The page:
View Full Version : Buying a Camera

08-08-13, 05:12 AM
Hi every one,

I am looking into buying a camera and I have found this wonderful site and I have read lots of the guides. At first I tought I was advancing, but now I have more questions ! So I am decided to ask some help.

First off, my budget around 500$, but i will willing to pay more if needed.

I am looking for a good quality picture camera, but i not an expert and I will use auto focus most of the time. I will use it to photograph every day normal life (well my normal :P ) which consist of taking pictures of friends and family and some outdooring. Lately, I have been taking lots of picture of my newborn and i find that my actual camera just sucks at low light situations.

Features that i want is :
- Good quality pictures
- Size of camera is not a issue. It does not have to fit in a pocket..
- Anti-shake feature as good as possible.
- Good quality videos. I was also think of buying camcorder, but if I can get both in the camera, i will be very happy.
- Possibility to use on a tripod (but i dont think this is an issue for most camera)

My first instinct was looking into Bridge cameras thinking that quality was better then compact cameras. Changing lenses in a DSLR does not attract me for now. But then I read that sensor size if of most importance in a camera and that Bridge camera is no better then a compact. So now I am not sure what to choose.

I am willing to look at entry level DSLR if I can get a "general" lense that I can use in most situation like taking pictures of people. I might look into more lenses in the futur, but its not a priority for now.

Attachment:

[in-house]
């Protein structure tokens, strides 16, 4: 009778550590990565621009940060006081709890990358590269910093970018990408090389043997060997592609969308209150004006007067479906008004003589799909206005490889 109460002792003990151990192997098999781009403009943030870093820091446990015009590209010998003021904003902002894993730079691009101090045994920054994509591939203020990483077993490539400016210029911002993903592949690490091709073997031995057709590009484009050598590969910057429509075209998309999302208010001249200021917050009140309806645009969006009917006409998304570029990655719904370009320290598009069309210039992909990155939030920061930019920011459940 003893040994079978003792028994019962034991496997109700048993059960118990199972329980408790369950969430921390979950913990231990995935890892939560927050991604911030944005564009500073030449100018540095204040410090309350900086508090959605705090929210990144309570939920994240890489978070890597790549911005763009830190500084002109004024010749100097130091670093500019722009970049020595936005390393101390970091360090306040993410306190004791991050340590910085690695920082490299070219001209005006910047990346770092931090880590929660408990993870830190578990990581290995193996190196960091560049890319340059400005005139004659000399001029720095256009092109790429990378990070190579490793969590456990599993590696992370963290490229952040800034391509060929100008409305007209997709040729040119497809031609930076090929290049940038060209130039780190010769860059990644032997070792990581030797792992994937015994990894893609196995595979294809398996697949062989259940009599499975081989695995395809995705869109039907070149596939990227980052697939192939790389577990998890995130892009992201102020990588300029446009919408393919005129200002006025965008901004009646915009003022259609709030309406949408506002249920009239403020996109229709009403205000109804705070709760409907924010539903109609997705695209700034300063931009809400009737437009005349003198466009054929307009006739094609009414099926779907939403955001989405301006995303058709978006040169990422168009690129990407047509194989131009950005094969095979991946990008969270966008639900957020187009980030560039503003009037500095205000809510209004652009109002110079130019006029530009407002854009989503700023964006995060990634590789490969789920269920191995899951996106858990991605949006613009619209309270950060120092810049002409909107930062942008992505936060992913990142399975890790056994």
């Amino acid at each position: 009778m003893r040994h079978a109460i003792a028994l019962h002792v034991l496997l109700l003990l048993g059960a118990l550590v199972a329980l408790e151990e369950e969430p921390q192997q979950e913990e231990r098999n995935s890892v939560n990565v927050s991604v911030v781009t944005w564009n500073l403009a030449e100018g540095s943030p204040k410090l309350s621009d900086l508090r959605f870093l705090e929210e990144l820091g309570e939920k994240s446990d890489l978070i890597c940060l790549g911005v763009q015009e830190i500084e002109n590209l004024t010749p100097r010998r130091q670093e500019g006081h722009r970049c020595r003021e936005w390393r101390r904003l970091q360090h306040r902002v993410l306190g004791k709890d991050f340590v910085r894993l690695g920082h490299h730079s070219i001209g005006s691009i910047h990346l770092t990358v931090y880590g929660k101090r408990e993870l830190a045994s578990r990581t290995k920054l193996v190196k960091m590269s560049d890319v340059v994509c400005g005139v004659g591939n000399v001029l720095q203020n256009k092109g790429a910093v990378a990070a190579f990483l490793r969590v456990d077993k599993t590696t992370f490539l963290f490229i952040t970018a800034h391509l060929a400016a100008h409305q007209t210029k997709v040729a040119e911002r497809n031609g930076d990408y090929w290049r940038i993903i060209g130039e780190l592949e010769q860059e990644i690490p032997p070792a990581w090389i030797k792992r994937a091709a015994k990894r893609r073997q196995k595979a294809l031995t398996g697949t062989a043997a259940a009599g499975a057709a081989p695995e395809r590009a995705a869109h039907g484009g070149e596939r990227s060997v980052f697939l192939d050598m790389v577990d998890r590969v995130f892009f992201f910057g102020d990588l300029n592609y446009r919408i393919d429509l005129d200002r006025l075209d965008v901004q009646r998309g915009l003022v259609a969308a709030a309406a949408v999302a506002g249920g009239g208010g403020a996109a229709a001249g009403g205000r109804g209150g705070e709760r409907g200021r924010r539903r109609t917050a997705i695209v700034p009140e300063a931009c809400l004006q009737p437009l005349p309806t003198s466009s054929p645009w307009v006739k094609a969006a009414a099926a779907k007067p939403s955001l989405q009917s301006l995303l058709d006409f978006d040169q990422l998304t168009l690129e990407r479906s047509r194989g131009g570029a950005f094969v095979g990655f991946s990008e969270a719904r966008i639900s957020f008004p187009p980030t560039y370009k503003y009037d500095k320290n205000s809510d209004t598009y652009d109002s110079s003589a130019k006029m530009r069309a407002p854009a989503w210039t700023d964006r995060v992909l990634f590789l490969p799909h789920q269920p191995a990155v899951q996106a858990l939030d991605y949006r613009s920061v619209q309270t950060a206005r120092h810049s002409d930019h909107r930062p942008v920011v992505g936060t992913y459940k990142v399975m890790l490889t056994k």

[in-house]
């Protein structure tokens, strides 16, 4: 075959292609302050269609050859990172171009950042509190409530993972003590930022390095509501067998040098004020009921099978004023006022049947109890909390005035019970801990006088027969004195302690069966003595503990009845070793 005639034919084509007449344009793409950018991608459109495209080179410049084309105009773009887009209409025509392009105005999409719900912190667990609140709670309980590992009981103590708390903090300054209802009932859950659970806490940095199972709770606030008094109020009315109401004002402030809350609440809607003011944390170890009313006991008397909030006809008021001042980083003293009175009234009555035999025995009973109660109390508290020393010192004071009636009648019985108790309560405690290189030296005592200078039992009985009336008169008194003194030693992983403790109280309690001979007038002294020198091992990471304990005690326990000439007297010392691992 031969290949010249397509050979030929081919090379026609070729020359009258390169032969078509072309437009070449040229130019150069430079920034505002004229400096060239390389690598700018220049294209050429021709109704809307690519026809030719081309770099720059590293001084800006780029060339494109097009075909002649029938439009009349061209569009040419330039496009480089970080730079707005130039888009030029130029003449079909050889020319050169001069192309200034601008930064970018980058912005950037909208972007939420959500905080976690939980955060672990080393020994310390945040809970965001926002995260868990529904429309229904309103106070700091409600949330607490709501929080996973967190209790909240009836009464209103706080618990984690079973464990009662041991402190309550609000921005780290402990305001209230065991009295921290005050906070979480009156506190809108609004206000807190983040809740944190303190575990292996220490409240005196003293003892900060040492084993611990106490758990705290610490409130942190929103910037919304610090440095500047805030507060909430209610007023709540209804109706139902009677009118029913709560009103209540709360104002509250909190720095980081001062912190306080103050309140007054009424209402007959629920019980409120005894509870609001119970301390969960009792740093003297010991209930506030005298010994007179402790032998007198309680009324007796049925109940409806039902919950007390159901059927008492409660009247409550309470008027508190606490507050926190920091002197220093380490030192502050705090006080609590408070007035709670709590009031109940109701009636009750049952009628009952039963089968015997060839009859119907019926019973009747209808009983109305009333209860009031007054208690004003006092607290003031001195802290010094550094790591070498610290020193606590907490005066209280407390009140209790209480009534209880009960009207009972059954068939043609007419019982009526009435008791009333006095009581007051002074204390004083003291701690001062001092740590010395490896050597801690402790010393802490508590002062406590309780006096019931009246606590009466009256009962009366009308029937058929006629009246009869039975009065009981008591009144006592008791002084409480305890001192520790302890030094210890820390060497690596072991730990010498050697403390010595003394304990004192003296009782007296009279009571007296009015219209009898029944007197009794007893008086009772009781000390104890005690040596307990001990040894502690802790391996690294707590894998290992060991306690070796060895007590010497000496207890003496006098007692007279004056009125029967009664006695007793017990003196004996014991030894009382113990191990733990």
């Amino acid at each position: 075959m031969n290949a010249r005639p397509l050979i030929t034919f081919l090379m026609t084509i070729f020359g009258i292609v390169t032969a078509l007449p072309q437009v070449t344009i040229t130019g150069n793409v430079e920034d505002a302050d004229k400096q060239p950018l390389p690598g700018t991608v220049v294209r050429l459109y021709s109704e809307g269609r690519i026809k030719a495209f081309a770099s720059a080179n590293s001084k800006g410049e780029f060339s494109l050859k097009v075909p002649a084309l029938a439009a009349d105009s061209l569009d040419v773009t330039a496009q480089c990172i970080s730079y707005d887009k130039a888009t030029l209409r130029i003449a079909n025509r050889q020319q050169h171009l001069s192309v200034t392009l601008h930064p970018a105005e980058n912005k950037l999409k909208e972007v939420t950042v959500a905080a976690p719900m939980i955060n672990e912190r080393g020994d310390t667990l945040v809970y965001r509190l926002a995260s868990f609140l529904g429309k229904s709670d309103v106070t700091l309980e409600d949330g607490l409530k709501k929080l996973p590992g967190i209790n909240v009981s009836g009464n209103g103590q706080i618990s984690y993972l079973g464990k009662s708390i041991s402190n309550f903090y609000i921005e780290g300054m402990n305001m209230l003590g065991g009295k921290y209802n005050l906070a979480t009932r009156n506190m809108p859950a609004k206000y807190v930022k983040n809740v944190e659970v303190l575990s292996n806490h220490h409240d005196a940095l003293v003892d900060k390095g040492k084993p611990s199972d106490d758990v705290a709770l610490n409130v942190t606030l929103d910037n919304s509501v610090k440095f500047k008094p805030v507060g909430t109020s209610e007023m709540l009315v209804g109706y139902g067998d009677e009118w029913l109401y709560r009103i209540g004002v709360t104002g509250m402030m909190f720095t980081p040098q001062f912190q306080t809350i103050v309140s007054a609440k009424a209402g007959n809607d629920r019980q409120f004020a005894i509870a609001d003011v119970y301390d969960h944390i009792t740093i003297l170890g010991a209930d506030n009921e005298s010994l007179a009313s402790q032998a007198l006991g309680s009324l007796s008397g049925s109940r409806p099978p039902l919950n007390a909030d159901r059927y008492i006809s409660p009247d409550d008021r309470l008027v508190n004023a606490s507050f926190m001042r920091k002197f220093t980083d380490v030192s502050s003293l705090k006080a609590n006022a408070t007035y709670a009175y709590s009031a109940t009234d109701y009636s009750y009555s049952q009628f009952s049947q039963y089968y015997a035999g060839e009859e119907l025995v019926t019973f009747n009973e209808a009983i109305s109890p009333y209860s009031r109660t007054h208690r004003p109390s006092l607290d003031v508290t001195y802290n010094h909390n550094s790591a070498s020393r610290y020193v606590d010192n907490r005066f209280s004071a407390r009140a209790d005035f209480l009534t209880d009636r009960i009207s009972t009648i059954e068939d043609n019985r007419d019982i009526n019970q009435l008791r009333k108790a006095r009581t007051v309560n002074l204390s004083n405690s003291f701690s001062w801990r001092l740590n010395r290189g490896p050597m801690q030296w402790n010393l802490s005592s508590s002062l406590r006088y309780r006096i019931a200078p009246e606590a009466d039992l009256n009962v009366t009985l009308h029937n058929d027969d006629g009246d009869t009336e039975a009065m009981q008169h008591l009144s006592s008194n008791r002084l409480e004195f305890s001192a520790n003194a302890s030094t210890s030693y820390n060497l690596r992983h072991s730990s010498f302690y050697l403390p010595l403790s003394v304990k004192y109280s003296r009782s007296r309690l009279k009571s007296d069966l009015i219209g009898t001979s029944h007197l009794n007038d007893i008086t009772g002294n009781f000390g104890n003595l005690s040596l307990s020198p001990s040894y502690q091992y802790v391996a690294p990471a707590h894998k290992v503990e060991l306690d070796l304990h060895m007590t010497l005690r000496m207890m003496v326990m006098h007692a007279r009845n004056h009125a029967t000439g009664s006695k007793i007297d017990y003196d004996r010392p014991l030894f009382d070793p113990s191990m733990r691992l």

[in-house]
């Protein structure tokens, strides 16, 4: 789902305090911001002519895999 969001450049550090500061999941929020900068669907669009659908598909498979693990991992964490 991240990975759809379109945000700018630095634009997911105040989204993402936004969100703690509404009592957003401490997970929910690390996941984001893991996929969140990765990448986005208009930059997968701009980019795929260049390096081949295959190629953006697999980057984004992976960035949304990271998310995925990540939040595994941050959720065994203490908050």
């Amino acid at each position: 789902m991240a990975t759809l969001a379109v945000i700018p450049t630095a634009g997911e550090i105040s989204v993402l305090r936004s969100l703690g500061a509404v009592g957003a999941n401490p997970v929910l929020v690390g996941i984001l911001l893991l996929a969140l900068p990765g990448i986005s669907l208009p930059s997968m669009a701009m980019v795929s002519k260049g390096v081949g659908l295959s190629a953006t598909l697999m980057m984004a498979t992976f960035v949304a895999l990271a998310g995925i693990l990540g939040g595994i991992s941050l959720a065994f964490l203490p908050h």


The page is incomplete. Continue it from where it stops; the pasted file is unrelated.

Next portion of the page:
Thanks in advance for any advice !!!

08-08-13, 08:25 AM
hi and welcome lets start by looking at your requirements. most cameras will give quality pictures in good light the problems occur as you have said in low light, so a camera should have a larger sensor aps-c. this found on DSLR's and even larger full frame sensors. lets rule out full frame.
you mention a new born so as children get older they move quicker to and if you want the moment then fast focusing is a must. IMHO electronic view finders are slow.
So we come back to a DSLR most come with a kit lens and to be honest they are ok but invest in an external flash it will give you better pictures. from a lens point of view i would look at 18-135 or 18-105. depending on which you get depends on what vibration control you need. canon and nikon have it in the lens other makes have it in the body, it doesnt mean that the lenses are cheaper though.
last if you go the DSLR route then think when you buy you buy into a system so makes sure it suits your needs canon and nikon have the largest choices. go and try out the camera see that it suits you ie feels right are the buttons in the right place for you, dont settle for i will get used to it are the menus easy for you. dont settle for i will get used to it and last you may need some lessons to get you on your way

09-08-13, 03:16 AM
Thanks Wave for answer !

I went to a store today and they were showing me pretty much Nikkon D3200 and Cannon Ti3.

I dont have time to do alot of research tonight, but i will look at the difference between these 2 models during the weekend.

But I did find people saying that the Ti4 is much better for auto-focus and video focus. So im wondering if the difference in $ is worth it since i would like to have good video quality.


09-08-13, 07:55 AM
the latest from canon is the t5i. i dont do much video so cannot really comment sorry